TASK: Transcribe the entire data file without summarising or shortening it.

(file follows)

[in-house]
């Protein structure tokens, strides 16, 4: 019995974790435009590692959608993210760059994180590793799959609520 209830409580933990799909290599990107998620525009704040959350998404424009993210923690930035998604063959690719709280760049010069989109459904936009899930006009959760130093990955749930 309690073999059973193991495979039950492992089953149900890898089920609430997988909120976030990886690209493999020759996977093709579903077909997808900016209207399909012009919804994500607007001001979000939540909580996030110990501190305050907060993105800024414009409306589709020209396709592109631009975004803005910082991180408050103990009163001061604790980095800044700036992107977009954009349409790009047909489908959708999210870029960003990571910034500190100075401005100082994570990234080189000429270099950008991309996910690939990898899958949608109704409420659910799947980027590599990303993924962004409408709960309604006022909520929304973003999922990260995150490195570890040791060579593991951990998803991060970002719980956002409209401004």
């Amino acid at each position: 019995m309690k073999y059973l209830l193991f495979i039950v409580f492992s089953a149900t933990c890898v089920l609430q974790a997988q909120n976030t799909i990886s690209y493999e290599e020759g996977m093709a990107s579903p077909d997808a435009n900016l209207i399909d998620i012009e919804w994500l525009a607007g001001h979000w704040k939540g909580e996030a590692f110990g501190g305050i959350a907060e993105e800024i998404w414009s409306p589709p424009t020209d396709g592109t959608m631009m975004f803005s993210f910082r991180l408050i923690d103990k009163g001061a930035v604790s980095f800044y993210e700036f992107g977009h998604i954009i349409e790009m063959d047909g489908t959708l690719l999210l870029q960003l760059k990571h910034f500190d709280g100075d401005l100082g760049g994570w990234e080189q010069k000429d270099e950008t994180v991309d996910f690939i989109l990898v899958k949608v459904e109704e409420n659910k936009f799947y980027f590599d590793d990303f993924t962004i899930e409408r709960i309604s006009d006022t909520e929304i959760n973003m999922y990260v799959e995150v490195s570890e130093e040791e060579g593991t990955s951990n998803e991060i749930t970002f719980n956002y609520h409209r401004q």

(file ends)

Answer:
[in-house]
């Protein structure tokens, strides 16, 4: 019995974790435009590692959608993210760059994180590793799959609520 209830409580933990799909290599990107998620525009704040959350998404424009993210923690930035998604063959690719709280760049010069989109459904936009899930006009959760130093990955749930 309690073999059973193991495979039950492992089953149900890898089920609430997988909120976030990886690209493999020759996977093709579903077909997808900016209207399909012009919804994500607007001001979000939540909580996030110990501190305050907060993105800024414009409306589709020209396709592109631009975004803005910082991180408050103990009163001061604790980095800044700036992107977009954009349409790009047909489908959708999210870029960003990571910034500190100075401005100082994570990234080189000429270099950008991309996910690939990898899958949608109704409420659910799947980027590599990303993924962004409408709960309604006022909520929304973003999922990260995150490195570890040791060579593991951990998803991060970002719980956002409209401004």
């Amino acid at each position: 019995m309690k073999y059973l209830l193991f495979i039950v409580f492992s089953a149900t933990c890898v089920l609430q974790a997988q909120n976030t799909i990886s690209y493999e290599e020759g996977m093709a990107s579903p077909d997808a435009n900016l209207i399909d998620i012009e919804w994500l525009a607007g001001h979000w704040k939540g909580e996030a590692f110990g501190g305050i959350a907060e993105e800024i998404w414009s409306p589709p424009t020209d396709g592109t959608m631009m975004f803005s993210f910082r991180l408050i923690d103990k009163g001061a930035v604790s980095f800044y993210e700036f992107g977009h998604i954009i349409e790009m063959d047909g489908t959708l690719l999210l870029q960003l760059k990571h910034f500190d709280g100075d401005l100082g760049g994570w990234e080189q010069k000429d270099e950008t994180v991309d996910f690939i989109l990898v899958k949608v459904e109704e409420n659910k936009f799947y980027f590599d590793d990303f993924t962004i899930e409408r709960i309604s006009d006022t909520e929304i959760n973003m999922y990260v799959e995150v490195s570890e130093e040791e060579g593991t990955s951990n998803e991060i749930t970002f719980n956002y609520h409209r401004q």